There’s some exciting news from Florida today. According to a JTA story by Sue Fishkoff, the Conservative movement’s Solomon Schechter day schools are considering changing their rules to admit the children of non-Jewish mothers.
It’s not a full sea change in thinking; the schools won’t accept all patrilineals, only those who convert by Bar/Bat Mitzvah age. That’s not the same as the Reform and community day school policy, which accepts children of non-Jewish mothers and Jewish fathers without any conversion conditions.
But it is a very positive development, nonetheless, showing there’s some substance behind United Synagogue Executive Vice President Jerome Epstein’s speech last year announcing a movement-wide initiative to welcome and engage intermarried families.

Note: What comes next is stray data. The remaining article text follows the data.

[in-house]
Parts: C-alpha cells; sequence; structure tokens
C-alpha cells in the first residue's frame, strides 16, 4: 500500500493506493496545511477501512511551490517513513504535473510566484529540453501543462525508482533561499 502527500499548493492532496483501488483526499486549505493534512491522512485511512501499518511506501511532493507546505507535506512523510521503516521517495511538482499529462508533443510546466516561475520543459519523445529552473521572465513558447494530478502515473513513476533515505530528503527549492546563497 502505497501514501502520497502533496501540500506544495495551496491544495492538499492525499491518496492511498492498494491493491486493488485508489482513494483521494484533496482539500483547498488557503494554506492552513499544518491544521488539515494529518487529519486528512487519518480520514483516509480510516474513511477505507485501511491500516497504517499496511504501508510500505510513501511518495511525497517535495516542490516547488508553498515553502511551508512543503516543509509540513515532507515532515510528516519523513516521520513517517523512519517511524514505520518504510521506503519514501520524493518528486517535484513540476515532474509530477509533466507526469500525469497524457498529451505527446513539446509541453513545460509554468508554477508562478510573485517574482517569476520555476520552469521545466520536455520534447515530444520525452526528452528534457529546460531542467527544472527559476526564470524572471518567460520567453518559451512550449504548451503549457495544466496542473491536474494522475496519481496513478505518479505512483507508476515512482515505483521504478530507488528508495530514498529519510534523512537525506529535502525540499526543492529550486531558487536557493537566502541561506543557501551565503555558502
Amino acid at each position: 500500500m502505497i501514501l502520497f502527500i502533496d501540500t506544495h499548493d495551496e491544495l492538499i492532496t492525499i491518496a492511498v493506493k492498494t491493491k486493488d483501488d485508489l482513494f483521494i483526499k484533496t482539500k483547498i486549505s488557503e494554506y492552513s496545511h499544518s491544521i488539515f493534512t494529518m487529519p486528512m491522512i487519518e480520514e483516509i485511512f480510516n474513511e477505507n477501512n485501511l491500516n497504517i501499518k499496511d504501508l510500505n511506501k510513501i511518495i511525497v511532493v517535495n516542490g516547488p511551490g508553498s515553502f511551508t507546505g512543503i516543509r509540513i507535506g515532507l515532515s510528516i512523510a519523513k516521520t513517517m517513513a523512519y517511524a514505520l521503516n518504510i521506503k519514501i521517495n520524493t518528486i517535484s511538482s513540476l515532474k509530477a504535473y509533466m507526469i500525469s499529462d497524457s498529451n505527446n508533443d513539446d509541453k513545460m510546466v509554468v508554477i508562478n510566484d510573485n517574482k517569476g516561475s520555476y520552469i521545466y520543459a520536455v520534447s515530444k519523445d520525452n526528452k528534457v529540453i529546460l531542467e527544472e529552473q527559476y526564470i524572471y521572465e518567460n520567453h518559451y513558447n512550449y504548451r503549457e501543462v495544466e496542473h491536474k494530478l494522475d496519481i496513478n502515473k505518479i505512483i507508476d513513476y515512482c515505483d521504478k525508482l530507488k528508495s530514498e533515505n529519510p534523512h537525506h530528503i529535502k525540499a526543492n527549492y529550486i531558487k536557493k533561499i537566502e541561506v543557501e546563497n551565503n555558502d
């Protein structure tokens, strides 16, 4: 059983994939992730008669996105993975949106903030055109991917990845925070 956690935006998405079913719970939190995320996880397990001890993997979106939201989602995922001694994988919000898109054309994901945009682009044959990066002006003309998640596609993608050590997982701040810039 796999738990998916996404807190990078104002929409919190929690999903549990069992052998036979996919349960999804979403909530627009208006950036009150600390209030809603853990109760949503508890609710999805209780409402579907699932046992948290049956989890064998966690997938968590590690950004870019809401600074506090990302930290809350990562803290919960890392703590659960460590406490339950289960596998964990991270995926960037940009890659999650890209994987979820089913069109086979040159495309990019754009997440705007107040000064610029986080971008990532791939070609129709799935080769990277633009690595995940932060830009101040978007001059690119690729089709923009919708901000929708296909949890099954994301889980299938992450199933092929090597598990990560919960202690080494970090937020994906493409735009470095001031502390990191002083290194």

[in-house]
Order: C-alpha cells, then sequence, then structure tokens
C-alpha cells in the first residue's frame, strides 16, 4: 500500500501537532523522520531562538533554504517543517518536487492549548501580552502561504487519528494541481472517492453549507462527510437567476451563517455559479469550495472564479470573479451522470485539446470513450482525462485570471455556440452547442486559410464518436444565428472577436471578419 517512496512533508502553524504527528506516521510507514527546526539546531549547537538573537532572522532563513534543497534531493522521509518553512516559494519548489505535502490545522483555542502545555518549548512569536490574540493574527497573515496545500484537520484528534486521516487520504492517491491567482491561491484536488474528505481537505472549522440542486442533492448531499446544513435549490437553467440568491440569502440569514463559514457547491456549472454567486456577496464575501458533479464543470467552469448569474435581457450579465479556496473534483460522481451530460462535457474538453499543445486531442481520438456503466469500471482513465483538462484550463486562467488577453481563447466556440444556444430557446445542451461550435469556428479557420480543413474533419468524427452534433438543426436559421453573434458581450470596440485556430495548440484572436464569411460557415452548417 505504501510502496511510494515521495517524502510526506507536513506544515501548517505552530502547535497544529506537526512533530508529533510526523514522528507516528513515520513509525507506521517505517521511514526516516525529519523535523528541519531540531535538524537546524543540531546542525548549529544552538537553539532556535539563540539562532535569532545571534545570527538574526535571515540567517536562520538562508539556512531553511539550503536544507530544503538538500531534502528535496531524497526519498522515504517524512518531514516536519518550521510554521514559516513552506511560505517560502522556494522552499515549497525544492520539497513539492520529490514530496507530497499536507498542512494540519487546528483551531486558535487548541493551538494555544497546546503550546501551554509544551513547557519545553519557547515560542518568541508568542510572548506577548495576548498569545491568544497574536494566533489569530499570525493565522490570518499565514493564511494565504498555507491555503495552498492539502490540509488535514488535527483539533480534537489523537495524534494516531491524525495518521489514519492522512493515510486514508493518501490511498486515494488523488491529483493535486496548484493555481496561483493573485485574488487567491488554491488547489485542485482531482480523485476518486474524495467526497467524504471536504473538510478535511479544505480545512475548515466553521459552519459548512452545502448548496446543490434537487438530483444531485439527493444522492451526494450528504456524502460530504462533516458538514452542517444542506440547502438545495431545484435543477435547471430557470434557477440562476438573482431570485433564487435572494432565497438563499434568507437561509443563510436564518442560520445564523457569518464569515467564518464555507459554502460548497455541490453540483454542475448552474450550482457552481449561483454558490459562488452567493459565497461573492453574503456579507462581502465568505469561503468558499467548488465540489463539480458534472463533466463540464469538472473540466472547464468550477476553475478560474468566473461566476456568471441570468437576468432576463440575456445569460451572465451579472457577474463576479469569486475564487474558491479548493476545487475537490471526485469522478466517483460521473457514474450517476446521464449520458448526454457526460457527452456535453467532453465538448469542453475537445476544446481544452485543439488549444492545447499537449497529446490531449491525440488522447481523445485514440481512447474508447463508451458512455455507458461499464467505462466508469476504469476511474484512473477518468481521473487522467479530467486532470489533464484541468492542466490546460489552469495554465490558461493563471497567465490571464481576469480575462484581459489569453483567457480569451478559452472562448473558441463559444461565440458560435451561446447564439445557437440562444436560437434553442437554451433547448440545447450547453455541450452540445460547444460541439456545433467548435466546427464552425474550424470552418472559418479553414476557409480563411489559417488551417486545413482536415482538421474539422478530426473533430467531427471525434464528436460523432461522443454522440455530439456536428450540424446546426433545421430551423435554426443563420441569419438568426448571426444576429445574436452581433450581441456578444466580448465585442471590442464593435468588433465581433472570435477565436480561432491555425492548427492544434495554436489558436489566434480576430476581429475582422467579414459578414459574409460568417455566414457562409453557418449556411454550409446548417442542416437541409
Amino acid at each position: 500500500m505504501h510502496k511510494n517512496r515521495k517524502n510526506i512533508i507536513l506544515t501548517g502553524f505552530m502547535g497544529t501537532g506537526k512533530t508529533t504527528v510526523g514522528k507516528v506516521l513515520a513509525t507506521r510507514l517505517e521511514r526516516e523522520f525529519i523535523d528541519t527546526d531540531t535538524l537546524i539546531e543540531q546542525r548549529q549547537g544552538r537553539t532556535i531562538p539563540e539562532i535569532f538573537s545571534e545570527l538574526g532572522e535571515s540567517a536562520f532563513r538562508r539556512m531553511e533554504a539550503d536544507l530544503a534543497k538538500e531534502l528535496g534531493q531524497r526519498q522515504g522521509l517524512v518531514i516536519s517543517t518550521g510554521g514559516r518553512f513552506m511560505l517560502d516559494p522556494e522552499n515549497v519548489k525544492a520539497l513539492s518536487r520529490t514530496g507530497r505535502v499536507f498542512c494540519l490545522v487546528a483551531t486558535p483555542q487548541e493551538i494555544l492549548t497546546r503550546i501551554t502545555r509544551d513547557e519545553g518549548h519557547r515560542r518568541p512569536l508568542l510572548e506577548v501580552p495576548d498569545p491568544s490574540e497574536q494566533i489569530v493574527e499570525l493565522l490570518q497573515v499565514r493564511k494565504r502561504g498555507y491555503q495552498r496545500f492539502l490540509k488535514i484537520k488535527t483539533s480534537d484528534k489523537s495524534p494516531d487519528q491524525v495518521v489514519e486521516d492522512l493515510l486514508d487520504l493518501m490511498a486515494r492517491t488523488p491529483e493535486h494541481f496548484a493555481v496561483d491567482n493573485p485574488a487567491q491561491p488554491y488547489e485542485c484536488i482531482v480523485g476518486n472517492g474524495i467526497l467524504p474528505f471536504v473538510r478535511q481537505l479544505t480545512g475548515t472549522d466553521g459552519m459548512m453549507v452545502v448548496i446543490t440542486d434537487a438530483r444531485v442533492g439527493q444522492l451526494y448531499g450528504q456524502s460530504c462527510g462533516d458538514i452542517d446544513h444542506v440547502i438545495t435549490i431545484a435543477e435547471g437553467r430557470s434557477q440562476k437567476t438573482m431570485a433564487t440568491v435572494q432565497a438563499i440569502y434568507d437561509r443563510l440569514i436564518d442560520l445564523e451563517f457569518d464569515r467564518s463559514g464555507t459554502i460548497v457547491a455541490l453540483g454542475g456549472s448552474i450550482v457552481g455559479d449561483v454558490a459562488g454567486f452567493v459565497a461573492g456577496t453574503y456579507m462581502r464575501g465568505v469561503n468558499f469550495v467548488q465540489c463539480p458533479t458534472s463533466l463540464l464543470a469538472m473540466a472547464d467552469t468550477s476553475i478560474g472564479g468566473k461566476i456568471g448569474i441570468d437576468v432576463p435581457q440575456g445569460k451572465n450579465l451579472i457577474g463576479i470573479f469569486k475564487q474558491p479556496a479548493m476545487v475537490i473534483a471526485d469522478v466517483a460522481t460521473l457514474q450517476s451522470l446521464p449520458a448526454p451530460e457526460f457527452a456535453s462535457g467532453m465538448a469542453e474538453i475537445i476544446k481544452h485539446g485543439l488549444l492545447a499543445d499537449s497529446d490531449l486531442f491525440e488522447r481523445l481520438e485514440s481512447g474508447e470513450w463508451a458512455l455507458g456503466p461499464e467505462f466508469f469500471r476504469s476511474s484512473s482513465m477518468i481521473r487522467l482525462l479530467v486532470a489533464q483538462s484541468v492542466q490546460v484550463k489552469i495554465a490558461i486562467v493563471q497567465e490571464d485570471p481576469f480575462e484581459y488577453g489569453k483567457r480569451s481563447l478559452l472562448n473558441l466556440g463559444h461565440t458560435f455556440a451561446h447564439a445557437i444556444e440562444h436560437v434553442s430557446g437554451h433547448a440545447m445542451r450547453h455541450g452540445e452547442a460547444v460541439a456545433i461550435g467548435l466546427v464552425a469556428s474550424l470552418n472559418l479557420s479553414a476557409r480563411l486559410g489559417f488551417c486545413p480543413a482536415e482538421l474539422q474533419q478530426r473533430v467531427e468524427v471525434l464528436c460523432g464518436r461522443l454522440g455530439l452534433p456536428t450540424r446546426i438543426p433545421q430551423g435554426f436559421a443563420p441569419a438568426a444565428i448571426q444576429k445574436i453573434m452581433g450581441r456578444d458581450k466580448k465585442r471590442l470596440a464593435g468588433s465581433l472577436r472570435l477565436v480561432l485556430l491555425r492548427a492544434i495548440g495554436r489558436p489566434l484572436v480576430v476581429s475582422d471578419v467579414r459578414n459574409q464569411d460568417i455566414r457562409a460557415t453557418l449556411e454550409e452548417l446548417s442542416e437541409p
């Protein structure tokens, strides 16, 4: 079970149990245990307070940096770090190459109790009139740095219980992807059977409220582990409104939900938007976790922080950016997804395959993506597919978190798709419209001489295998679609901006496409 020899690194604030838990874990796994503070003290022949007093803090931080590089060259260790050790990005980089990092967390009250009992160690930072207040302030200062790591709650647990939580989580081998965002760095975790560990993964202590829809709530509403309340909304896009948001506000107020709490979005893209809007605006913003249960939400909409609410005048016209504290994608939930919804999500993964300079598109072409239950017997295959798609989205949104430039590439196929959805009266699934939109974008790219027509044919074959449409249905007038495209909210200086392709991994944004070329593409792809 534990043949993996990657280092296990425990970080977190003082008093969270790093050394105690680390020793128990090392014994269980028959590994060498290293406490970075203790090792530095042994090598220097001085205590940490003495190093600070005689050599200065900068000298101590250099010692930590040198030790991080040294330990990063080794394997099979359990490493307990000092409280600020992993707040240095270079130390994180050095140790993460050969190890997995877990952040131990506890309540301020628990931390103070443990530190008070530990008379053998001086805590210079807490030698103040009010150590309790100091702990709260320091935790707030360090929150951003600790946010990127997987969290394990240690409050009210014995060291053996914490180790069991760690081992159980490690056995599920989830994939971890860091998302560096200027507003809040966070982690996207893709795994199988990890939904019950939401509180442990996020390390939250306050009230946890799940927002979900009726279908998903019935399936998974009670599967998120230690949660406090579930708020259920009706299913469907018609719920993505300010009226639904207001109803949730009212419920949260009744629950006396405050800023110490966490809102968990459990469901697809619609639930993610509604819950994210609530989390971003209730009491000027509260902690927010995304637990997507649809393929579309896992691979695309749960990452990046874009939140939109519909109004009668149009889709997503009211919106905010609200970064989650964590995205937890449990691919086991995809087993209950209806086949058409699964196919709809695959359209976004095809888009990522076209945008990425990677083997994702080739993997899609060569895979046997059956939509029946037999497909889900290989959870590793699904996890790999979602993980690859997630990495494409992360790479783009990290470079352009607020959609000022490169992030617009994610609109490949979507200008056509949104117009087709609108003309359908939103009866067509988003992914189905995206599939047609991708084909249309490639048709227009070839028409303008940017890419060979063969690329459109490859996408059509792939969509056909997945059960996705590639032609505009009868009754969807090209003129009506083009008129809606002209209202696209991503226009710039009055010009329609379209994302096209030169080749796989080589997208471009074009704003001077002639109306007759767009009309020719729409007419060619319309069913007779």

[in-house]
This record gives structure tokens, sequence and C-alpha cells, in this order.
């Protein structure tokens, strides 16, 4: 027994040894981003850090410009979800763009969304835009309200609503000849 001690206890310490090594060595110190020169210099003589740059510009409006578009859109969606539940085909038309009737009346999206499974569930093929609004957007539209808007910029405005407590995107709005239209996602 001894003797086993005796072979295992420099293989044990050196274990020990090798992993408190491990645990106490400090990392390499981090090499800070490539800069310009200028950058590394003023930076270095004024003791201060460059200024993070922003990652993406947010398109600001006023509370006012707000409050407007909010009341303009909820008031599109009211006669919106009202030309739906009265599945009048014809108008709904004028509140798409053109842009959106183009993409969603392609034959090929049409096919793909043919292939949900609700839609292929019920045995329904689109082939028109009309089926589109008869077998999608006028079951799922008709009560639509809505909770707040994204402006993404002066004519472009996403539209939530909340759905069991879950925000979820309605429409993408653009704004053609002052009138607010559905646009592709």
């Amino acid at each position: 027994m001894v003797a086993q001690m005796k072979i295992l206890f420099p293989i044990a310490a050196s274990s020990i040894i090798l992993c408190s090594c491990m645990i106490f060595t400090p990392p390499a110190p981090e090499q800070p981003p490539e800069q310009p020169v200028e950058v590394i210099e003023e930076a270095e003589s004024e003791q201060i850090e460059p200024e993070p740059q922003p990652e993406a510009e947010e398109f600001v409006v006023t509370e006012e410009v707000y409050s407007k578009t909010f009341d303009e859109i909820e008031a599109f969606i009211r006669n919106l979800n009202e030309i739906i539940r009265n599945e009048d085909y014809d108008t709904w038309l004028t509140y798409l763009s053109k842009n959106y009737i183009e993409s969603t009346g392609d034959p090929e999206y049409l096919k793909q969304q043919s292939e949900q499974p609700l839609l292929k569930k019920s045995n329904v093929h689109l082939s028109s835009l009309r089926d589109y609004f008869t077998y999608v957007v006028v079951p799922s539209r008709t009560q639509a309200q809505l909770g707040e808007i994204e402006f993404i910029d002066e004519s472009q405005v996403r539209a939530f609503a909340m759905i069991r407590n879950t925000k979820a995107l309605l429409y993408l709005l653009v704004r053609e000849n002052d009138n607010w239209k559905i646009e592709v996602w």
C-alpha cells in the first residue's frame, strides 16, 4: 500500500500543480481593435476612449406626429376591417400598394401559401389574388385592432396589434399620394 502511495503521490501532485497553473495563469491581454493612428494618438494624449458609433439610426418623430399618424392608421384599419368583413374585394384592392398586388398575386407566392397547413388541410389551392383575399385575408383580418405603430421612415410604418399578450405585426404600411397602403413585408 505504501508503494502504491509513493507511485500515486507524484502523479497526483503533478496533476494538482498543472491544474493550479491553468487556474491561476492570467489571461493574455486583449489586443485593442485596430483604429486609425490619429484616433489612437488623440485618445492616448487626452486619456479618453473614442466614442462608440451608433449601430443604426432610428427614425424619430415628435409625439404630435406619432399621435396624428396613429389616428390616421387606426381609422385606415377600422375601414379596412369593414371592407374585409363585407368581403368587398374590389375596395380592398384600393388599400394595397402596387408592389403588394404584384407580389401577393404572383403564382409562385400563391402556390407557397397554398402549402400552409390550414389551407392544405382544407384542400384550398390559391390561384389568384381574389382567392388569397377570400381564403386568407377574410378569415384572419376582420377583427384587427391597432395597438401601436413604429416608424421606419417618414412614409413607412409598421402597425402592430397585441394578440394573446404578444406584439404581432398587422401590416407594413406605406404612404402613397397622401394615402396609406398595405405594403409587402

In Jonathan Tobin’s recent column on the debate over outreach, he set up a dichotomy between inreach and outreach, which is a common tactic of outreach opponents and skeptics. But a development like this collapses the categories; it shows that an exalted form of inreach, the Jewish day school, can also be a form of outreach. It simultaneously socializes Jewish kids together while giving the children of intermarried parents a strong Jewish identity.
We will keep you updated on the progress of this story, because it’s not set in stone that the Solomon Schechter schools will decide on the issue. In March, the former head of the Jewish Theological Seminary, Rabbi Ismar Schorsch, urged the movement’s summer camps to change their policy on patrilineals but no action has been taken.
Sue Fishkoff also wrote a sidebar on how this potential decision would affect Reform and community day schools. The general conclusion? Not much.
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